Are you relatively new to this bustling metropolis? Don't be shy about it, everyone was new to New York once upon a time, except, of course, those battle-hardened residents who've lived here their whole lives and Know It All. One of these lifers works among us at Gothamist—publisher Jake Dobkin grew up in Park Slope and still resides there. He is now fielding questions—ask him anything by sending an email here, but be advised that Dobkin is "not sure you guys will be able to handle my realness." We can keep you anonymous if you prefer; just let us know what neighborhood you live in.

This week's question comes from a New Yorker agonizing over a common fear: making conversation with a casual acquaintance she encounters on the subway.

Hi Jake,

When I ride the train, I like to just listen to music, read a book, and try to forget that I spend two hours a day underground. So, when I see a casual acquaintance on the platform or enter my train car, I get filled with dread by the idea of having to forgo the only relative peace and quiet I get daily for gut wrenching small talk. Do I have to sit with them and chat the whole ride? Or would a simple smile and wave suffice, and then we can go back to respecting each other's space?


Social Captive

A native New Yorker responds:

Dear Social Captive,

I feel your pain, fellow introvert! I usually ride the subway with my earphones in and my glasses off, just to avoid just these kinds of situations. If someone sees me and wants to talk, it's on them to come over and say "what's up, yo?," because I'm not going to see or hear anybody. Avoidant behavior like this might be one of the reasons I don't have a lot of friends!

Jake Dobkin pretends to smile for a selfie with his roommate after they bump into each other on the F train. (Courtesy Jake Dobkin Private Collection)

So, to help you out, I've polled my more neurotypical native New York friends, and they said that pretending not to see people is "weirdo" behavior. Their consensus on subway conversations seems to be based on two factors: proximity and relationship.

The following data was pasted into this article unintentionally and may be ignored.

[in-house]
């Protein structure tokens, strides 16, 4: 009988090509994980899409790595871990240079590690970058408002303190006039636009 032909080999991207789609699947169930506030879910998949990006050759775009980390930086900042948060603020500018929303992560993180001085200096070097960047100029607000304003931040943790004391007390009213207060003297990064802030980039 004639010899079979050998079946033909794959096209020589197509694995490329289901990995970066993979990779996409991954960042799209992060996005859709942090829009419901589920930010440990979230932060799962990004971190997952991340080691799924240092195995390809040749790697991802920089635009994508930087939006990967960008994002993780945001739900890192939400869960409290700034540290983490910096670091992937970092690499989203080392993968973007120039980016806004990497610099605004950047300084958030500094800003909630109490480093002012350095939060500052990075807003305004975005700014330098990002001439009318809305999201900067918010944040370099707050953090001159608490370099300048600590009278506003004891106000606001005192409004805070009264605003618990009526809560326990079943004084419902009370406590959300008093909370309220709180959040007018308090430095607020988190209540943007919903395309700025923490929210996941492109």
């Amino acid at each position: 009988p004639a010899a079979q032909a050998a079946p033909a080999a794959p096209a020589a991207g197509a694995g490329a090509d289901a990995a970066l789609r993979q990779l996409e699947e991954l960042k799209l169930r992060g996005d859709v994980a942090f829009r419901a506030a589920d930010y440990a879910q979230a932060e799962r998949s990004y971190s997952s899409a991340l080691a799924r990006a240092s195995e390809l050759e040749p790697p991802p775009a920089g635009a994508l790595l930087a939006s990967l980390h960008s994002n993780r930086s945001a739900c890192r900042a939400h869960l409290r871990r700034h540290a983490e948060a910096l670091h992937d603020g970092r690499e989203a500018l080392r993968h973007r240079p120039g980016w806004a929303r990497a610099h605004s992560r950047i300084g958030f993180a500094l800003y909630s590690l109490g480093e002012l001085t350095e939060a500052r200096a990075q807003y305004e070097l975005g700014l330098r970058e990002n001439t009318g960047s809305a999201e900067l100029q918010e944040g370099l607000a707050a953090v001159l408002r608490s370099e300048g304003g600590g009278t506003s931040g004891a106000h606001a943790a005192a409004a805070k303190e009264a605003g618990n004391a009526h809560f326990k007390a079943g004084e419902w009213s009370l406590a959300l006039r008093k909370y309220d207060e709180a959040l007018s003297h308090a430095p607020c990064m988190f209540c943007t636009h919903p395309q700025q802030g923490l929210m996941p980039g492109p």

If you're close friends or family, they say, you are expected to speak even if it means crossing the length of the car. If you're only acquaintances, you're only required to converse if you're standing right in the same part of the car, for instance, by the same door, or within a couple of seats. If not, you can just give a wave or smile and then pretend they're not there.

Speaking for all weirdos, I still feel like this leaves a lot of gray area. What about close Internet friends, like the people whose Instagram pictures you comment on the most? Shouldn't you cross the car for them? What about old friends who you lost touch with for a GOOD reason? Are you really required to dredge up the past when you were just trying to get home from work? And what about co-workers? You just spent a whole day together at the office, and now you're expected to talk again? I really have no idea here.

One of the best essays I've read on social anxiety was written by local nervous polymath Paul Ford. It's called "How to Be Polite," and if you find, as I do, that people make you uneasy, I advise you to read it now. For everyone else, I will summarize it as three helpful tips: 1) always be polite, 2) remember to be kind, for everyone you meet is fighting a hard battle, and 3) see how long you can go in a conversation without asking somebody about work.

This last one is important, and in the months since I read Paul's essay, I've tried to practice it. It turns out you can go a very long time indeed without mentioning what you do for a living, and not talking about it makes the conversation a lot more interesting and less emotionally fraught.

Here are some topics that almost any New Yorker can converse on for several minutes: recent good restaurants they've visited, the best new music/books/tv/movies/apps they've enjoyed, a trip they took or are going to take. It is Zen to show affection to casual acquaintances, and it turns out that making conversation is just a skill like any other—even introverts can do it well and painlessly with practice.

Or fuck it, try biking to work! I've been biking the 4 miles to and from our office every day since March. If you're physically lazy, as I am, I find that this is easier to do if you just adopt a rule and stick to it. My rule is "if the pavement is dry and it's above 40 degrees, I bike." I cannot recommend this enough; exercise gives you a lot more energy, you save money on commuting, and you feel much more relaxed after biking for an hour than you would if you just went right home from work on the crowded subway. Also you don't have to talk to anyone, except maybe the assholes in the cars honking at you to get out of their lanes.


N.B. People with minor social anxiety can cure themselves just by embracing situations that make them nervous over-and-over- eventually the anxiety fades. For more serious cases, consider a combination of meditation and cognitive-behavioral therapy. That stuff really works!

Ask a Native New Yorker anything via email. Anonymity is assured.